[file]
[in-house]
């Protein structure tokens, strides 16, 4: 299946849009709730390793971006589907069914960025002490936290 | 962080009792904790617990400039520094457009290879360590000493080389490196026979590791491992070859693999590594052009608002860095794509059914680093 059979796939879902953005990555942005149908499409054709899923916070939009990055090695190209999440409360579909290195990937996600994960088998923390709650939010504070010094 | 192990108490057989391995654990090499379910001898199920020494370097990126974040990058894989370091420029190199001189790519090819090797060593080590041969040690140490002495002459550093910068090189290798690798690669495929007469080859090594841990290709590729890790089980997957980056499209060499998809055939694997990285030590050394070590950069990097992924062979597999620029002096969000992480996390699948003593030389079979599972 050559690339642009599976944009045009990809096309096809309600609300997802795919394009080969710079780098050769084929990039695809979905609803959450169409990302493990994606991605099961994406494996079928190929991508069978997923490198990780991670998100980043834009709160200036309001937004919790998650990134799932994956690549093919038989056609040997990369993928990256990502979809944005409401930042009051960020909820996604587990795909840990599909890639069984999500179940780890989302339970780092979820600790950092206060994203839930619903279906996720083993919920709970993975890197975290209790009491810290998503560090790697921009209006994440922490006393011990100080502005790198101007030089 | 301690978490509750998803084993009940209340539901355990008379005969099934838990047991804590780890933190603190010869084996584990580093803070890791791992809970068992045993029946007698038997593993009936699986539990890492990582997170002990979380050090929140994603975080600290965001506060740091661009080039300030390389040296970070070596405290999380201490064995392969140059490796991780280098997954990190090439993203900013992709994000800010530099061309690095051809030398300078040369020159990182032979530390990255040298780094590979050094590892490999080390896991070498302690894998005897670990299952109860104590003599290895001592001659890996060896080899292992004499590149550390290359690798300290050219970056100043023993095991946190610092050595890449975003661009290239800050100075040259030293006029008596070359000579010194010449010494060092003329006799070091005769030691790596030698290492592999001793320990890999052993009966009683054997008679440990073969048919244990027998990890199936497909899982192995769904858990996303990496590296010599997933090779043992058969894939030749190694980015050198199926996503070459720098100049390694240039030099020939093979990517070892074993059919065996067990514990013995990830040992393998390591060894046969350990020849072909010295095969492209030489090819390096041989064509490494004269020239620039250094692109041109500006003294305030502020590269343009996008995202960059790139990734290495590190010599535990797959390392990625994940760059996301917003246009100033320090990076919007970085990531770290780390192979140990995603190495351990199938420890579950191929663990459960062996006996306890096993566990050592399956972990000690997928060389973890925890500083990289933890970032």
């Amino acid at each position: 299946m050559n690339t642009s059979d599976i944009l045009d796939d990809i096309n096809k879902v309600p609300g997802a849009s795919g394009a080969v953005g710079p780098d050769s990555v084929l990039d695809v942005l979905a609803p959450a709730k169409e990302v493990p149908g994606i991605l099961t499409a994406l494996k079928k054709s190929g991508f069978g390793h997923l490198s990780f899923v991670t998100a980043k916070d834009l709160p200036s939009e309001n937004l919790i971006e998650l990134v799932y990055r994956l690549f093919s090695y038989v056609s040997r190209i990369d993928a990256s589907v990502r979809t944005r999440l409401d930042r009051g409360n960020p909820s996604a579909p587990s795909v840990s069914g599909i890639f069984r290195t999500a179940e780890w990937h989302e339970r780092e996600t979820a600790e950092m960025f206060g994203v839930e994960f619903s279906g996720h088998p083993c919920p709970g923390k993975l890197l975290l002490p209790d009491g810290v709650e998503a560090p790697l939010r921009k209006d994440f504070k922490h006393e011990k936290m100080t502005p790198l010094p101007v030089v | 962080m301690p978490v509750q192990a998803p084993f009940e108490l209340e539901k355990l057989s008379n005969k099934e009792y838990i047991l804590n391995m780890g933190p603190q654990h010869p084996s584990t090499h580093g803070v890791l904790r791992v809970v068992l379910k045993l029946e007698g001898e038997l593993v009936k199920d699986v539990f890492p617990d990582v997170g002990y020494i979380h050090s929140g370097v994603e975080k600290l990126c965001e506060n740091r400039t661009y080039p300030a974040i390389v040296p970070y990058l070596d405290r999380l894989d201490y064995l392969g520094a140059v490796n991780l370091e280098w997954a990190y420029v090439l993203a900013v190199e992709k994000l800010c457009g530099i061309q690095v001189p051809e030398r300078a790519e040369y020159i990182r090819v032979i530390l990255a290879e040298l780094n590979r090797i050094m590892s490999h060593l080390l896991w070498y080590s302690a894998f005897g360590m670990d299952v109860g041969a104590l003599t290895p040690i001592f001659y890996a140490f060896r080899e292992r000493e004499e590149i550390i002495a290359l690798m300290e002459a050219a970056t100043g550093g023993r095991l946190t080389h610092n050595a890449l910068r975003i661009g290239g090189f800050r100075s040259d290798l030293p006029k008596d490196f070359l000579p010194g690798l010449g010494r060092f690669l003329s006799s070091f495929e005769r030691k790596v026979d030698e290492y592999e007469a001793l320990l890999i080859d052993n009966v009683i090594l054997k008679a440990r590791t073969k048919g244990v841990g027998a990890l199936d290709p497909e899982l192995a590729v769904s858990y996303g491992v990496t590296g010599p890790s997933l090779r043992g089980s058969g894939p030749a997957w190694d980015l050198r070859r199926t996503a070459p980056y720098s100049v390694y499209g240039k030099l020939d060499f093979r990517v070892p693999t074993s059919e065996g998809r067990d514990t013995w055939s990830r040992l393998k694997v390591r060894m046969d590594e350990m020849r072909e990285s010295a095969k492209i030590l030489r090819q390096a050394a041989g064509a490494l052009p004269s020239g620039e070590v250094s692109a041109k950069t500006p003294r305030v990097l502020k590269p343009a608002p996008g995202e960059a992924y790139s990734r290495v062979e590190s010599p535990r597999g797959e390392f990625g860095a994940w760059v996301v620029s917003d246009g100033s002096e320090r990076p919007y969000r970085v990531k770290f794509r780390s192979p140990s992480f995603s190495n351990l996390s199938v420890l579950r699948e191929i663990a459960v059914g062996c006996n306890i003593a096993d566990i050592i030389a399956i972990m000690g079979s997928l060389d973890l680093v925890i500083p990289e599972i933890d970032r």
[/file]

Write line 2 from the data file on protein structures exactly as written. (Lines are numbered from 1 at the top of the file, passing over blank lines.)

């Protein structure tokens, strides 16, 4: 299946849009709730390793971006589907069914960025002490936290 | 962080009792904790617990400039520094457009290879360590000493080389490196026979590791491992070859693999590594052009608002860095794509059914680093 059979796939879902953005990555942005149908499409054709899923916070939009990055090695190209999440409360579909290195990937996600994960088998923390709650939010504070010094 | 192990108490057989391995654990090499379910001898199920020494370097990126974040990058894989370091420029190199001189790519090819090797060593080590041969040690140490002495002459550093910068090189290798690798690669495929007469080859090594841990290709590729890790089980997957980056499209060499998809055939694997990285030590050394070590950069990097992924062979597999620029002096969000992480996390699948003593030389079979599972 050559690339642009599976944009045009990809096309096809309600609300997802795919394009080969710079780098050769084929990039695809979905609803959450169409990302493990994606991605099961994406494996079928190929991508069978997923490198990780991670998100980043834009709160200036309001937004919790998650990134799932994956690549093919038989056609040997990369993928990256990502979809944005409401930042009051960020909820996604587990795909840990599909890639069984999500179940780890989302339970780092979820600790950092206060994203839930619903279906996720083993919920709970993975890197975290209790009491810290998503560090790697921009209006994440922490006393011990100080502005790198101007030089 | 301690978490509750998803084993009940209340539901355990008379005969099934838990047991804590780890933190603190010869084996584990580093803070890791791992809970068992045993029946007698038997593993009936699986539990890492990582997170002990979380050090929140994603975080600290965001506060740091661009080039300030390389040296970070070596405290999380201490064995392969140059490796991780280098997954990190090439993203900013992709994000800010530099061309690095051809030398300078040369020159990182032979530390990255040298780094590979050094590892490999080390896991070498302690894998005897670990299952109860104590003599290895001592001659890996060896080899292992004499590149550390290359690798300290050219970056100043023993095991946190610092050595890449975003661009290239800050100075040259030293006029008596070359000579010194010449010494060092003329006799070091005769030691790596030698290492592999001793320990890999052993009966009683054997008679440990073969048919244990027998990890199936497909899982192995769904858990996303990496590296010599997933090779043992058969894939030749190694980015050198199926996503070459720098100049390694240039030099020939093979990517070892074993059919065996067990514990013995990830040992393998390591060894046969350990020849072909010295095969492209030489090819390096041989064509490494004269020239620039250094692109041109500006003294305030502020590269343009996008995202960059790139990734290495590190010599535990797959390392990625994940760059996301917003246009100033320090990076919007970085990531770290780390192979140990995603190495351990199938420890579950191929663990459960062996006996306890096993566990050592399956972990000690997928060389973890925890500083990289933890970032």